Posts

Angetevka

Not long ago, she was at a wedding, all dressed up and everyone told her she looked so pretty and then she got an excruciating headache. She called her ya-ya (grandma) and said, "Ya-ya, I think somebody gave me the … Read More

By / February 25, 2009

Not long ago, she was at a wedding, all dressed up and everyone told her she looked so pretty and then she got an excruciating headache. She called her ya-ya (grandma) and said, "Ya-ya, I think somebody gave me the evil eye." Her grandmother asked her if she’d been wearing her underwear inside out and she said yes, of course she had. Her grandmother said a special prayer, (but not out loud), and her headache dissipated.

I’m sitting at the counter of Jackson Hole on Columbus Avenue, waiting for my chocolate chip pancakes and Anna, the American-born daughter of the Greek owner, is packaging up a to-go order and telling me that her family jokes (but not really) about calling grandma’s 1-800-the-evil-eye hotline to remove the evil eye.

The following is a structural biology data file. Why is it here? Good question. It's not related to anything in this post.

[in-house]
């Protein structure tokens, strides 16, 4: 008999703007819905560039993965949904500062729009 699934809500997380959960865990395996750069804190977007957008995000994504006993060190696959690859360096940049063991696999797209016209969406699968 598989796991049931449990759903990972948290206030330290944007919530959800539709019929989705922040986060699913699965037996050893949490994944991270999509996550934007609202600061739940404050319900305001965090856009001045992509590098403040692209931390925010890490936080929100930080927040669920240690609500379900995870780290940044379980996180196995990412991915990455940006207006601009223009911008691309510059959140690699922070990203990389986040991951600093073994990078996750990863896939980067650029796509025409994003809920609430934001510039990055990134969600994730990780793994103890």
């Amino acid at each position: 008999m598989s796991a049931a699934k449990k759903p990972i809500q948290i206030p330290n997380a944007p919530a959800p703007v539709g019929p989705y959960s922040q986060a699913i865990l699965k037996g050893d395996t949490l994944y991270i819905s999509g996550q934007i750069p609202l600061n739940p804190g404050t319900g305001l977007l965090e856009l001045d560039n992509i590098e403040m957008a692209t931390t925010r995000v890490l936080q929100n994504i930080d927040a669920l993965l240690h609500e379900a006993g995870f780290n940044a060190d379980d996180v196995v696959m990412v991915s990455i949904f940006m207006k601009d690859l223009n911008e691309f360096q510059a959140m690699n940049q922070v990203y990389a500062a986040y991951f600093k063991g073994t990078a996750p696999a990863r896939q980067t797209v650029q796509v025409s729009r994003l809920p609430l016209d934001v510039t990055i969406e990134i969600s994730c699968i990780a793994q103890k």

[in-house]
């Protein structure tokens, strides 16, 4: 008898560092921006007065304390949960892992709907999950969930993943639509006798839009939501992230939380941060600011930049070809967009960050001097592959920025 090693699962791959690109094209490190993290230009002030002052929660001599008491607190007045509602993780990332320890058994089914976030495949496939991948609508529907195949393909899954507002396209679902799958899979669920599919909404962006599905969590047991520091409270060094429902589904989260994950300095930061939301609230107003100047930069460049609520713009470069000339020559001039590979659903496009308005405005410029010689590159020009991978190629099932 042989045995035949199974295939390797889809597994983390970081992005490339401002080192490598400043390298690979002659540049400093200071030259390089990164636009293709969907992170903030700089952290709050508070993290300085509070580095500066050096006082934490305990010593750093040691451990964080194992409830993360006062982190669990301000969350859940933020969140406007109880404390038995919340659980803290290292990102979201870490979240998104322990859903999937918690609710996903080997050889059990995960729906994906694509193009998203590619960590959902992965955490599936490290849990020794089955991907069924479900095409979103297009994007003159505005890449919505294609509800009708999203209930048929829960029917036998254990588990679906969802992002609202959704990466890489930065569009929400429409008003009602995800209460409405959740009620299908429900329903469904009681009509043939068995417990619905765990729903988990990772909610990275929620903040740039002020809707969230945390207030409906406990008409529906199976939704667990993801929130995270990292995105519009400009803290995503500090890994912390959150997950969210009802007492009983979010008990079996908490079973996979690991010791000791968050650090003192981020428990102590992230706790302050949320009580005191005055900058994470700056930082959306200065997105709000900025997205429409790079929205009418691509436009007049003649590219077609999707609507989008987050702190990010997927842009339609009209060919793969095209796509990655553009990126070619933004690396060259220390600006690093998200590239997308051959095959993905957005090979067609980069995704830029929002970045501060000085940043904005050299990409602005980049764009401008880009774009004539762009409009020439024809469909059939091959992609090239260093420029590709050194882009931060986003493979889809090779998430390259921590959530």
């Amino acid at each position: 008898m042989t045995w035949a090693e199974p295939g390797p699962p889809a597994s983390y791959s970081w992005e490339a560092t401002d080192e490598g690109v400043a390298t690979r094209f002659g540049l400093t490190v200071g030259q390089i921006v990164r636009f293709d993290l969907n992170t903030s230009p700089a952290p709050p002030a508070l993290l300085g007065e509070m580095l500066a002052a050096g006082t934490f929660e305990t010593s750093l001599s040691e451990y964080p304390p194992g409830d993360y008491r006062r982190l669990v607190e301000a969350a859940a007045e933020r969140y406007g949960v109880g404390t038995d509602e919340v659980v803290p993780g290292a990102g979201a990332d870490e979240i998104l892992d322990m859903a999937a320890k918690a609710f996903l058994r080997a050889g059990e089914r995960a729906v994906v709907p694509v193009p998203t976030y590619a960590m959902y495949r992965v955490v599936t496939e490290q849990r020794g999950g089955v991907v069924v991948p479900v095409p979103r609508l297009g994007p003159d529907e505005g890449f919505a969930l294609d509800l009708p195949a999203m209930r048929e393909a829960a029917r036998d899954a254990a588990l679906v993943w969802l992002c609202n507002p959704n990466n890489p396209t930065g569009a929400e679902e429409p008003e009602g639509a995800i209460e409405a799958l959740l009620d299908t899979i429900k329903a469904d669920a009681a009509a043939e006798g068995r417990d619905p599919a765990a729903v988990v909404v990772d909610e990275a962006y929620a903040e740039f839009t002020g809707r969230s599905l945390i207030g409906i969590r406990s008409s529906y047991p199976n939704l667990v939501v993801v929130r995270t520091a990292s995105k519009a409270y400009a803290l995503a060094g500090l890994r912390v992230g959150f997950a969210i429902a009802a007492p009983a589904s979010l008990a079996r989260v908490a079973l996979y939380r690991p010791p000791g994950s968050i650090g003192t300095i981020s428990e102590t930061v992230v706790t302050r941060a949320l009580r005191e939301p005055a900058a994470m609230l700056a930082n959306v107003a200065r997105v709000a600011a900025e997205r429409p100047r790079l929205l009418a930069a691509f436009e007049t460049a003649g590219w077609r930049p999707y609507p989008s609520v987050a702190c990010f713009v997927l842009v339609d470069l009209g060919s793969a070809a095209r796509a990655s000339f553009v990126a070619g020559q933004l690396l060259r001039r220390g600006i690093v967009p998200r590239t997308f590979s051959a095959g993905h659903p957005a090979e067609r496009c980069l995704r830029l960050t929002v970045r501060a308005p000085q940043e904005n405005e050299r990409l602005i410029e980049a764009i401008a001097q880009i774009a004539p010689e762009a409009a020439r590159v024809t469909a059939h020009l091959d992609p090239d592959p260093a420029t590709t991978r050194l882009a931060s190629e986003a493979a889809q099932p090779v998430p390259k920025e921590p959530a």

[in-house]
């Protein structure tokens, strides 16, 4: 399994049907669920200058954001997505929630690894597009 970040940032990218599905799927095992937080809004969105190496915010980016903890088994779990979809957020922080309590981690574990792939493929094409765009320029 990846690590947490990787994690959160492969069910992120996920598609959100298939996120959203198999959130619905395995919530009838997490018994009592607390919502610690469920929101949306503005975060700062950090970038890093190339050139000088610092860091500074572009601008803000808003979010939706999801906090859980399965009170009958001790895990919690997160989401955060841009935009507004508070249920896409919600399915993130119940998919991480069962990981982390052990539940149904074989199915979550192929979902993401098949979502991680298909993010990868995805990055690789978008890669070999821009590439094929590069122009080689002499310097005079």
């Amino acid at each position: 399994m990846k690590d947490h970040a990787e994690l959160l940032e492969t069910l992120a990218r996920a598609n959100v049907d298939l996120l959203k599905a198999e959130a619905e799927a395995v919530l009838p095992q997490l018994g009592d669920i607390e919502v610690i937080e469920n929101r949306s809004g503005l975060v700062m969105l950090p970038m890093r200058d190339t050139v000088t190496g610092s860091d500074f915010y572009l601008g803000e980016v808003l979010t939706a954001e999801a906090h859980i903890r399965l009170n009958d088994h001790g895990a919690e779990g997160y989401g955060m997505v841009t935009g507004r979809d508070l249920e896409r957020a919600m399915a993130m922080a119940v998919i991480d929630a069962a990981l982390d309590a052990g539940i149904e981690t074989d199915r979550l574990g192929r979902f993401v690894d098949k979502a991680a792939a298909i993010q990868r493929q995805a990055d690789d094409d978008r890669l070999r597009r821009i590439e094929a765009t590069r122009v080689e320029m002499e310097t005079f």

Anna is strikingly pretty and thoroughly modern-looking, and her blend of old world/new world reminds me in many ways of some of my sophisticated but superstitious Jewish friends: Judy, who kisses the mezuzah three times before leaving the house, and who recently was all verjunkt when she had to have surgery on a Thursday instead of on Tuesday – the day of creation when God said "And it was good" twice, which makes Tuesday an especially auspicious day for anything; or, my friend Miriam, a former dancer whom I sat next to at a dinner party recently, and when I asked her how her son was, she said, "Great, puh puh puh!". The evil forces who might be listening in will be attracted to the spit, and it will distract them from making eye contact with her and thus prevent them from giving her the evil eye.  They may not wear tunics and sandals, but Anna and these friends harbor within them the souls of the Sumerians who, 5,000 years ago, wrote about the evil eye on cuneiform tablets. "It’s in my blood," Miriam admits, "the fear of invoking that evil eye."